Precursors of modern Polish geology

The Polish Geological Institute was established in Warsaw, the city where the King Stanisław August Poniatowski created the Natural History Cabinet which included a very important unit  concerned with geological investigations for discoveries of natural resources, and founded on April 10, 1782, the Ore Committee - a precursor of the Ministry of Mining, Metallurgy and Geology. The man who significantly contributed to the development of geosciences in Poland was Stanisław Staszic. As the President of the Science Friends Society, he organized and promoted scientific undertakings and initiated broad scale geological and mining  investigations. He  was also a founder of the Mining School in Kielce.

staszicStanislaw Staszic

The first ideas about establishing of a geological institution (Józef Morozewicz, Władysław Szanojcha) arose at the beginning of the 20th century in Polish Galicia, however there was no institution to play a role of a geological survey until the Act of Independence. In 1901, Jan Lewiński, a famous geologist, created the Geological Laboratory at the Industry and Agriculture Museum, the only such institution in the Kingdom of Poland. In 1903, Stanisław Thugutt  organized the Mineralogical Laboratory. Both these laboratories and their staff subsequently became part of the Polish Geological Institute.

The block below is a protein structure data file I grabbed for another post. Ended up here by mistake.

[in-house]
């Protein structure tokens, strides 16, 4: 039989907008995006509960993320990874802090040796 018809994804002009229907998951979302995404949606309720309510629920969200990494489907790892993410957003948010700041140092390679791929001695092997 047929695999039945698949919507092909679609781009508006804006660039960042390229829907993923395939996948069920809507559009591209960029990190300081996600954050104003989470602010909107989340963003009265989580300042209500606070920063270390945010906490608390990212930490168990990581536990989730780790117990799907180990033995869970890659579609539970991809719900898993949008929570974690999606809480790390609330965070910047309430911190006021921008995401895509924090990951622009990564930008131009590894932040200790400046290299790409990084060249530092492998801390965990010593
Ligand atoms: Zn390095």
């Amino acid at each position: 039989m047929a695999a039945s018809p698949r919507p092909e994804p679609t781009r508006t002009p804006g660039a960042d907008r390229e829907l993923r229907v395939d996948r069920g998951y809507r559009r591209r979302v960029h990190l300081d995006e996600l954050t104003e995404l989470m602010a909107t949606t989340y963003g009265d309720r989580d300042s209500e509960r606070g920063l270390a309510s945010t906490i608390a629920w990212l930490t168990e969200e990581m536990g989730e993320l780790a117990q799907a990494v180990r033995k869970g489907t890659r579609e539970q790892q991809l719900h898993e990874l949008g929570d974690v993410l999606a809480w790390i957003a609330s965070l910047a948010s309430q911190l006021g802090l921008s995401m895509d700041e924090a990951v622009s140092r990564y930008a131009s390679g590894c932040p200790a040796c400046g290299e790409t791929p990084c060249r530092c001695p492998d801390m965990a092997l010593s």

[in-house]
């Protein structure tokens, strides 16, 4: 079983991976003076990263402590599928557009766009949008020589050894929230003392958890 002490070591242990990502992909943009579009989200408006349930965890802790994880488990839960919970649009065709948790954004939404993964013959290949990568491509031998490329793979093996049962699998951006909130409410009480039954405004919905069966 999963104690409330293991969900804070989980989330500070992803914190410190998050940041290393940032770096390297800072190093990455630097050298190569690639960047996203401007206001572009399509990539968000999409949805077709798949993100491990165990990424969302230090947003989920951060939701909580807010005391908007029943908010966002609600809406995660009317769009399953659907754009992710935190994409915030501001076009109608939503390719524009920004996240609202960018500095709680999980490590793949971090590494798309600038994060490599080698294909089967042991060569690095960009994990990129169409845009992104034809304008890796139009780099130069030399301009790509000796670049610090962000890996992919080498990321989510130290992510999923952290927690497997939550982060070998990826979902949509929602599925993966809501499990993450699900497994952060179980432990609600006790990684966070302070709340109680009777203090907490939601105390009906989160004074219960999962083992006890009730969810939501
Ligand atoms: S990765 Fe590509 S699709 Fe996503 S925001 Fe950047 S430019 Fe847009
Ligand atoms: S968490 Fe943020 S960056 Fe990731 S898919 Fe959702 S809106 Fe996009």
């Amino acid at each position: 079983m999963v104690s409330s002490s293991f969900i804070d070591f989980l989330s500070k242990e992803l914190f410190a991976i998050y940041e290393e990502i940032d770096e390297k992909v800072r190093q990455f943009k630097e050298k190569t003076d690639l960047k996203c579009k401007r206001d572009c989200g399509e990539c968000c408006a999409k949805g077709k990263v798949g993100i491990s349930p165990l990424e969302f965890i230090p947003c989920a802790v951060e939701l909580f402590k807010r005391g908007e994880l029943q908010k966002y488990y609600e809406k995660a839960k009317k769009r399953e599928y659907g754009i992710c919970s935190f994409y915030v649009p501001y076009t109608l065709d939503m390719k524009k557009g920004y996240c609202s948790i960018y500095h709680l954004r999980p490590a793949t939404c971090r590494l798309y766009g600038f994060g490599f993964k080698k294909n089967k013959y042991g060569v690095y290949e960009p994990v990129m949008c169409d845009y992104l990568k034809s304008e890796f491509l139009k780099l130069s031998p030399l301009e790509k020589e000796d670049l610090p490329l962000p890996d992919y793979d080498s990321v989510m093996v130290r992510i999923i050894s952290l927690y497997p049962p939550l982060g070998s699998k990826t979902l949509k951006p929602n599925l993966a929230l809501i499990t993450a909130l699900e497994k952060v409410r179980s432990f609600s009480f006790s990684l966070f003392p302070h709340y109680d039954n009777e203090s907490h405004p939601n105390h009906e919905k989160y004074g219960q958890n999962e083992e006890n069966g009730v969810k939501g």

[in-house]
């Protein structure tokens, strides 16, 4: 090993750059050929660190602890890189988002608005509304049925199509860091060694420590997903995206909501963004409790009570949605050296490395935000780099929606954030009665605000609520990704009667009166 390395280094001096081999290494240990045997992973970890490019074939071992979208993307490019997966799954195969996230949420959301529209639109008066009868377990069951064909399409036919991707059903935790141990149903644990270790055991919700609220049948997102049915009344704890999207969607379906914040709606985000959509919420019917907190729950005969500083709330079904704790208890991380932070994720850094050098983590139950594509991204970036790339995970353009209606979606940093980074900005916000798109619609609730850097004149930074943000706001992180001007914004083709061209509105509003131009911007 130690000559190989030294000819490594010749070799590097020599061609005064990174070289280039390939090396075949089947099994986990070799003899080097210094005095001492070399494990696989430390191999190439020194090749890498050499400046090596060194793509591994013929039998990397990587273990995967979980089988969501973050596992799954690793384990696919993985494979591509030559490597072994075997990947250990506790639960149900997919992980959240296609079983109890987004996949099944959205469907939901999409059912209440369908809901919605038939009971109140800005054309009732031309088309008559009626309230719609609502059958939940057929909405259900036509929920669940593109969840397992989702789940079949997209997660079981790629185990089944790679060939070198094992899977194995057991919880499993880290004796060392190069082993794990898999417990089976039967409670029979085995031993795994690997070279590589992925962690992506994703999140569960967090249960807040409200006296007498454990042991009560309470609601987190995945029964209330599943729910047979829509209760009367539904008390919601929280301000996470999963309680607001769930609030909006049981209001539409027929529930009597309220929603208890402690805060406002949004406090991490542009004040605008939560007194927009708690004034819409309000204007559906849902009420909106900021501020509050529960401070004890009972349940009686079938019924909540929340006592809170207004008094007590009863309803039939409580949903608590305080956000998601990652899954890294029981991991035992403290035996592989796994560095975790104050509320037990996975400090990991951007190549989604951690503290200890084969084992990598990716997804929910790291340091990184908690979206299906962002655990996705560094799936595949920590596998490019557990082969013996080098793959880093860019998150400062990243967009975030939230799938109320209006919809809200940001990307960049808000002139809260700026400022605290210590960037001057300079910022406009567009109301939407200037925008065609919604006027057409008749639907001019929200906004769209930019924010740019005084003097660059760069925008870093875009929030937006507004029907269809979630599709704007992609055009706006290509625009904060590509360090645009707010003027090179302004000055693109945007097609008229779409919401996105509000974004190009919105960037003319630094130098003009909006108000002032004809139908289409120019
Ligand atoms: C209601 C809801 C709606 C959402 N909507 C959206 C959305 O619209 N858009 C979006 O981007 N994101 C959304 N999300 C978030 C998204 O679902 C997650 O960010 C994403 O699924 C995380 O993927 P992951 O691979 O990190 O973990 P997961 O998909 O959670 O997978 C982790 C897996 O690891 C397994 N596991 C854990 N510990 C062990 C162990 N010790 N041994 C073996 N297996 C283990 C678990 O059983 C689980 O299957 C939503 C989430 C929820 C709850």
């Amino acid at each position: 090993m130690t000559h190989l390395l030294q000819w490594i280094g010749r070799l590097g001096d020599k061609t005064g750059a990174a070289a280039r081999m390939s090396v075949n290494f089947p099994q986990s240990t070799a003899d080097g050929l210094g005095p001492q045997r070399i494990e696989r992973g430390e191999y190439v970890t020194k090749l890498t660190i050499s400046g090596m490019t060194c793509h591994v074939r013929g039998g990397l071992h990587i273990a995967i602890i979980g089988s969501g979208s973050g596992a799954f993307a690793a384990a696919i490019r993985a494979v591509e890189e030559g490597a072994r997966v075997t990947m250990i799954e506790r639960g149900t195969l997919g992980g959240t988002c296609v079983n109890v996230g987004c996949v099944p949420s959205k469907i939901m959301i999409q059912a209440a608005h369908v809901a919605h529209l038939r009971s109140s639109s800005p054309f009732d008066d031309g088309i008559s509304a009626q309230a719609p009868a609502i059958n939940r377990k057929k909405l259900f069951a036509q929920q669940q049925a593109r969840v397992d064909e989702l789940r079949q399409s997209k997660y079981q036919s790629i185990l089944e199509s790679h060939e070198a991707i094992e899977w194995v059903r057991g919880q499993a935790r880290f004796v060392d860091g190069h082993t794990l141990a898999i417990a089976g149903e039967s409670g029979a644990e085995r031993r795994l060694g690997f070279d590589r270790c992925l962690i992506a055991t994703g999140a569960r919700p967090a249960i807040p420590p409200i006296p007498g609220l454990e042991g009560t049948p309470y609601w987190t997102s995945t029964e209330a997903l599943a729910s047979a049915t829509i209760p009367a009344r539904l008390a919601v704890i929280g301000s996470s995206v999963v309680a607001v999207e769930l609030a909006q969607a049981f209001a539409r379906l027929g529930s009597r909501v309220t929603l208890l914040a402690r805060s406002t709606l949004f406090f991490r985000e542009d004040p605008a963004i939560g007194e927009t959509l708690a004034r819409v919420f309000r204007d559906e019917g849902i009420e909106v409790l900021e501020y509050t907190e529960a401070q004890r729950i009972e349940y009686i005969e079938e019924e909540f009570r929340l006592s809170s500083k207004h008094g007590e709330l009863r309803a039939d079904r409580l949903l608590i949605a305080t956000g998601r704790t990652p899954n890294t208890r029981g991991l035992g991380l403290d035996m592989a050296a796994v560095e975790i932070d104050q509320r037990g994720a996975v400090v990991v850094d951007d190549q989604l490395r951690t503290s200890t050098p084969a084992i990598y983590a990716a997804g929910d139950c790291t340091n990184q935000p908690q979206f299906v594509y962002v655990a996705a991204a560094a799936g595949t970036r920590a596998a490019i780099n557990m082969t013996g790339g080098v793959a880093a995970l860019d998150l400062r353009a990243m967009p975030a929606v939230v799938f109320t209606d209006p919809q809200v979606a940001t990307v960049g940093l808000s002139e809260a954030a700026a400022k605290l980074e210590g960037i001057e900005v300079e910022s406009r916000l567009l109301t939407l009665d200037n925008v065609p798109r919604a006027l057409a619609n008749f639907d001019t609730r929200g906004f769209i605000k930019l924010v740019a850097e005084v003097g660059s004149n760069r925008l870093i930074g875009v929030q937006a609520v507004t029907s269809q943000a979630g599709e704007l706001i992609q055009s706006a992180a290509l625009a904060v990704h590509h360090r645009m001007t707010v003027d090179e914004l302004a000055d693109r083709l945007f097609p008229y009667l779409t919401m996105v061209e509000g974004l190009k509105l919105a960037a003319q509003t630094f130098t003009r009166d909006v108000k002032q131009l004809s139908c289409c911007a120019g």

Many persons from all sectors of partitioned Poland contributed to the foundation of the Polish Geological Institute, including Władysław Szajnocha, Ludomir Sawicki, Józef Morozewicz, Czesław Kuźniar, Stanisław Małkowski and Stanisław Kontkiewicz - the last chief of the Geological Laboratory at the Industry and Trade Museum.

Foundation of the Polish Geological Institute

The initiative of Władysław Szajnocha had an essential influence on the decision about the foundation of the Polish Geological Institute. The application, signed by a group of deputies (including Wincenty Witos) from the former Austrian sector of partitioned Poland, was submitted to the Polish Parliament on April 3, 1919. On the 43rd Parliamentary Session, Deputy Radziszewski reported that the  Polish Geological Institute will be founded on May 7, 1919, i.e. almost exactly half a year after the Act of Independence and during bloody fights for Lvov against Ukrainians.
Radziszewski reported on: